The US returned close to 100 archaeological objects to the Mexican government last week in a repatriation ceremony in Alpine, Texas. Stolen in 2008 from a private collection and museum in Cuatro Ciénegas (a city roughly 300km northwest of Monterrey), the antiquities had been seized by Homeland Security Investigations (HSI) agents in 2009, and many of them were returned in 2012. The remaining pieces were given back to Mexico on 22 August, according to a press release. The objects, authenticated by Mexico’s National Institute of Anthropology and History, include arrowheads, spear points, a Spanish silver coin and a terracotta figurine.
“The pieces returned today are rare treasures of past civilisations that should be enjoyed by everyone, not by a few interested only in lining their pockets,” said HSI El Paso Special Agent in Charge Francisco B. Burrola in a statement.
Many pre-Hispanic artefacts have been returned to Mexico from the US in the past few months—like an ornate incense burner and a one-tonne statue of an Olmec “Earth monster”. These have been largely attributed to the success of Mexican President Andrés Manuel López Obrador’s #MiPatrimonioNoSeVende (#My Heritage Is Not For Sale) campaign, which has had an influence throughout the world, as seen in the recent return of objects from Germany, Austria and the Netherlands.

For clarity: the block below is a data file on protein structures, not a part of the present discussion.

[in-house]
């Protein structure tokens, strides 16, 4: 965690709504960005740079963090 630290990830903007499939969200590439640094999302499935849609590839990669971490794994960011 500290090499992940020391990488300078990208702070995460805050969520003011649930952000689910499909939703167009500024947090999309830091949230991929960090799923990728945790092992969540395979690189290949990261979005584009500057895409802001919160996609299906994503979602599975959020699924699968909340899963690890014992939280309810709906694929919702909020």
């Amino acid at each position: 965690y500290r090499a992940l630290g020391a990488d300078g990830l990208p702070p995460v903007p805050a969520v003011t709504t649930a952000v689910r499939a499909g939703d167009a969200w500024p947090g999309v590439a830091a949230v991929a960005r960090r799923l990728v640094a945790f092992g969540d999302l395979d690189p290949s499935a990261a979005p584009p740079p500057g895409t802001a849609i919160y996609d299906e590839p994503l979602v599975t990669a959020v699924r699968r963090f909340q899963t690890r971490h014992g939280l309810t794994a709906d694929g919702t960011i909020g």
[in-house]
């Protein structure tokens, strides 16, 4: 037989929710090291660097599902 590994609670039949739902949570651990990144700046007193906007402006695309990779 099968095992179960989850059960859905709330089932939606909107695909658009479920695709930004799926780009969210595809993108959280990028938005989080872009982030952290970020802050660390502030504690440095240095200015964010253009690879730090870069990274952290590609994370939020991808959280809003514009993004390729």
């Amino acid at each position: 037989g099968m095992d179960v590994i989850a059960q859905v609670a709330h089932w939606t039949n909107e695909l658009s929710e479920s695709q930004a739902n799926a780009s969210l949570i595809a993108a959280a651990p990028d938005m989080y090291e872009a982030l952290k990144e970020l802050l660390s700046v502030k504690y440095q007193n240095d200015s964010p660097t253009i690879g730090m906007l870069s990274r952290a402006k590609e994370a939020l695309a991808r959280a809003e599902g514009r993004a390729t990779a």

In the past 16 years, more than 20,000 stolen items have been repatriated to their home countries as a result of HSI investigations. These have included paintings, sarcophagi, statues, coins, illuminated manuscripts, cuneiform tablets, religious artefacts and architectural drawings stolen from Jewish communities during the Holocaust given back to Italy, Iraq, Mali, India and France.